Posted in: Iowa City Owl
Google was finally exonerated, without a fine, by the Federal Trade Commission (FTC) after a two year long investigation surrounding Google's conduct.
The investigations were in regard to Google's introduction of universal search and other changes on patents and advertising that would allegedly have led to the limiting of consumers' ability to access content from other sources (other than Google's own), in what was seen as an unfair move by its competitors.
After the verdict, a few changes with Google search functions will be made such as the removal of restrictions to enable advertisers to have more flexibility, and it gives advertisers the ability to have control over their advertising campaigns. This will give companies the ability to develop, manage, coordinate and optimize their campaigns through competing platforms.
Google will also be required to license standard essential patents involving wireless mobile devices. They will not be allowed to restrict competing businesses from using critical patents for key technologies, nor can they impose hefty royalties on their usage, which might lead to an unfair competitive environment, and a possible lack of technology investment made by other companies.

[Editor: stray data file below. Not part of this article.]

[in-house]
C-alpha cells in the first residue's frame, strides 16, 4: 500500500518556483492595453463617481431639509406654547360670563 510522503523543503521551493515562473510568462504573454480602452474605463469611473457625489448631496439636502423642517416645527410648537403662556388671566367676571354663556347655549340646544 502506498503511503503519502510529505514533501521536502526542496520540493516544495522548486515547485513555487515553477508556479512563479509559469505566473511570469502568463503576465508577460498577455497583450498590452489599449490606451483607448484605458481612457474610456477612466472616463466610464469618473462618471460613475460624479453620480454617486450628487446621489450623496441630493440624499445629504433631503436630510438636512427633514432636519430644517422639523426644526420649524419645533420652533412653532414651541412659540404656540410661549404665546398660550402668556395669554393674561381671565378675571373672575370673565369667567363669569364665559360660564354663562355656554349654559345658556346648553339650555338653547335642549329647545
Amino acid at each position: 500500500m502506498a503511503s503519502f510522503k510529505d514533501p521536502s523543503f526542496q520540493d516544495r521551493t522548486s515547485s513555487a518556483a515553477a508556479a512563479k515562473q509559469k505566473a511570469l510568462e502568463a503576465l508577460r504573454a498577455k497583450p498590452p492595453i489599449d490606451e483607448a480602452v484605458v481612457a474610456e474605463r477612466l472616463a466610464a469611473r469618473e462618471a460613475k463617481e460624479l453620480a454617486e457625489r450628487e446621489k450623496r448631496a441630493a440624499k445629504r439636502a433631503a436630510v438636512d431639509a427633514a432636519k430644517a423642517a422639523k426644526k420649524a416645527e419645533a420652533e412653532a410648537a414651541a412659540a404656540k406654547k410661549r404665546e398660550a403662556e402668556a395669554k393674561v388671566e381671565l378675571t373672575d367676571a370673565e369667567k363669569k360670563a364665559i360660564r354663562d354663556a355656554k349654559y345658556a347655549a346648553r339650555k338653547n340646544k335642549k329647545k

The FTC has ordered Google to stop removing results from specialized search sites moving forward, and from threatening them in any way. Additionally, Google can't make any results appear to be their own content--if it actually comes from a competing source.
These changes do not affect consumers' daily search activities since Google actually increased consumer options by using search techniques that benefits its users. The FTC also found that Google's business conduct has managed to provide an atmosphere favorable, not only to the consumer, but competitors as well, and therefore did not warrant any legal action.
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